…the worth of a photo, as they say. Today, I foolishly left the card of my camera in the computer, where I had been downloading images for a previous post. So, on my daily outing when I reached to take a photo, I got the dreaded “No memory card” message. I guess I’ll just have to describe the day with some evocative prose.
My friend Sherri is visiting from Montana, with her many children. She was interested in seeing some Virginia nature, maybe some big ol’ east coast forests. I had been planning on a trip to Montpelier to see the old-growth woods there. Then I looked at the forecast–93 degrees and muggggggggy! So I re-thought the outing, and decided it would make more sense to head to Shenandoah to spend the day splashing around in one of the many cold clear creeks that tumble out of the mountains. On the morning of our big adventure, we awoke to an oddly persistent fog and drizzle, even up to the time when, on a hot summer day, we should start feeling the heat. I was sure it was just a morning fluke, so we piled all of her and my kids into a big ol’ Suburban, and we set off through the gloom. As we got a bit closer to the mountains, the temperature dropped and the sun remained resolutely hidden. At the last moment, as we passed the intersection for Montpelier, I decided to postpone the splashin’ around in the creek until we got a better idea of whether the weather held any sunshine for us.
So we made an hour-long detour to Montpelier, where the kids enjoyed an epic game of hide-and-seek in the formal walled garden. A nice feature of this garden is that you can relax on a grassy slope overlooking the carefully cropped hedges and planted beds of flowers inside the wall, while looking out to the very Virginian horse pastures and wooded hills & mountains off in the distance. The low gray sky and intermittent drizzle made me feel like I was in England, or in Maine. It definitely felt more like a northern New England day than central Virginia. Once the kids had managed to burn off a few thousand calories of energy, I tried leading everyone on a short walk through the nearby old-growth forest, but all the young-uns were totally amped up and screaming, and it just seemed wrong to bring such frantic screamy energy into such a peaceful place as the Montpelier woods. Plus, my younger son was starting to pester me about when we were going to go to the mountains, so we all went back to the enormous SUV and kept on truckin’ .
It took another 45 minutes or so to get to the trailhead, and by that point the kids were literally bouncing off of eachother and the inside of the truck. The trailhead I had chosen, Graves Mill, is an obscure one; it had been about 12 years since I was last there, and there was no signage anywhere until the moment you reach the parking area, where a tiny country lane dead-ends at a wall of trees. I had to stop and consult the atlas a few times to make sure I wasn’t getting us all lost. As soon as we killed the engine, hordes of children leapt out and began chasing one another up and down the trail. I was greatly relieved to see we were the only vehicle at the trailhead, and didn’t have to worry about disturbing anyone’s “wilderness experience.” The trail here follows the headwaters of the Rapidan River, which is more of a big creek than a river this far up. The water was, as advertised, clear and cold, with lots of little cascades and waist-deep pools; there was a lovely spot with a gravel beach just about 100 yards in where we had a picnic while the kids climbed on the rocks, narrowly avoiding (I hope) extensive patches of poison ivy and stinging nettle. There was still no sun and the temperature never broke 75 all day, but having come this far, nothing was going to stop us from splashing and wading in and out of the creek, up and down little waterfalls, over and around mossy boulders. Altogether, we never made it more than a half-mile from the van, but covering trail distance on a day like this was entirely beside the point. It was enjoyable hiking with a friend from the western US, pointing out oak, maple, tulip, and beech trees that grow far larger than any deciduous trees in Montana, and always a treat to spend a summer day splashing and swimming, even if it felt more like early May than the end of June . Toward the end of the afternoon, we even got a few minutes of direct sunlight.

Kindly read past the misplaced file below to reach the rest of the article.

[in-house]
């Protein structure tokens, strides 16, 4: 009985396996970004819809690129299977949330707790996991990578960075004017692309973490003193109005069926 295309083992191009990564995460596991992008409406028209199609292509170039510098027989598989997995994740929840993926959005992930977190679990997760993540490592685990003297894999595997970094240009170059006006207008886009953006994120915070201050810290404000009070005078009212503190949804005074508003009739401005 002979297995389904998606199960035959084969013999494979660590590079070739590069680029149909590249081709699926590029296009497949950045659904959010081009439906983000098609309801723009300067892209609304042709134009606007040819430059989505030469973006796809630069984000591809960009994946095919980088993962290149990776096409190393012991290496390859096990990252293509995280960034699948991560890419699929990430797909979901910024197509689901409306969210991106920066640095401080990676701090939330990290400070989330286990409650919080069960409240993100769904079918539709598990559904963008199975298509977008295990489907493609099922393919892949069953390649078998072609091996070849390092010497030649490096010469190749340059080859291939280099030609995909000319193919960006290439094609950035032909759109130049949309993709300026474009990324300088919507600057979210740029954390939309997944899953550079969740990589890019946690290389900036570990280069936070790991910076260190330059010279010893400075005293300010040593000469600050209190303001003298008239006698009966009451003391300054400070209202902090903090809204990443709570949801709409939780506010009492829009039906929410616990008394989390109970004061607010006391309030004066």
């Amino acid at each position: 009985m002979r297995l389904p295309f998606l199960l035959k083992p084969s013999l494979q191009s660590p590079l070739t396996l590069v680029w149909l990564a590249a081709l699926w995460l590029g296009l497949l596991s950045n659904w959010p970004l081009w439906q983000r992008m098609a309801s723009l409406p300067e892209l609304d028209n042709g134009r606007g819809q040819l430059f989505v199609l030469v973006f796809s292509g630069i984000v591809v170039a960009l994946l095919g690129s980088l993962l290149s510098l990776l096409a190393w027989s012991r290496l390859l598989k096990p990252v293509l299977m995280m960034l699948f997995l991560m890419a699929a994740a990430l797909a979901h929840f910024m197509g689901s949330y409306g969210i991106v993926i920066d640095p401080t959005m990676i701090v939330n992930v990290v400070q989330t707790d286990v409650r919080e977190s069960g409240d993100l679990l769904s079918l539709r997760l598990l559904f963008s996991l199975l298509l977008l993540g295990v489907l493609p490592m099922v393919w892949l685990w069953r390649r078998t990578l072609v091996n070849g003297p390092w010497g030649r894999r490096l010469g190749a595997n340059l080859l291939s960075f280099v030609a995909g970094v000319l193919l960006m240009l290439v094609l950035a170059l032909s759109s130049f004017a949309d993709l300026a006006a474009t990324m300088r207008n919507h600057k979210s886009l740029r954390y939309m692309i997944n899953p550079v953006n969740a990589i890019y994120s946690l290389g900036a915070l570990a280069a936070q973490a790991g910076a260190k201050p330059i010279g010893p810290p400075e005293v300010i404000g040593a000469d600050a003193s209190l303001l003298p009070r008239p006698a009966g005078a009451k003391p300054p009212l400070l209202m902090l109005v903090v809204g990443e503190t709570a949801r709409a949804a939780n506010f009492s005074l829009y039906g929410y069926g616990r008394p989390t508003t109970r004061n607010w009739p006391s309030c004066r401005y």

I was, as always, hoping to encounter some fungal treasures, but wasn’t able to see much. In contrast with the woods at Twin Oaks, which have some underbrush but you can usually see the forest floor, the forests of Shenandoah present a wall of greenery, layers of shrubs, vines, and ground cover. In many places, it’s hard to see more than 10 feet off of the path. I think this is even more the case where the trail follows an old road, as is the case with many of the low-elevation creekside trails I’ve been hiking lately. There could be dozens of mushrooms within 50 feet of the trail, and you could walk right by without seeing anything but wall of green. Our most interesting find was a pair of brownish yellowish boletes which, when broken open, immediately turned an intense shade of bright blue.
Driving home through late afternoon sunlight, the bright greens of Virginia farm and mountain, the views that were hidden by mist on our way in suddenly so vivid, I felt very pleased and satisfied with the aesthetic qualities of the state I’ve chosen to live in. It’s more of a pastoral beauty, lacking the dramatic untouched wildernesses of New England or out west. Still, the countryside just east of Shenandoah park sure is easy on the eyes in the slanted light of a bright summer afternoon after weeks and weeks of rain. Not a bad day, I just wish I had thought to bring a working camera…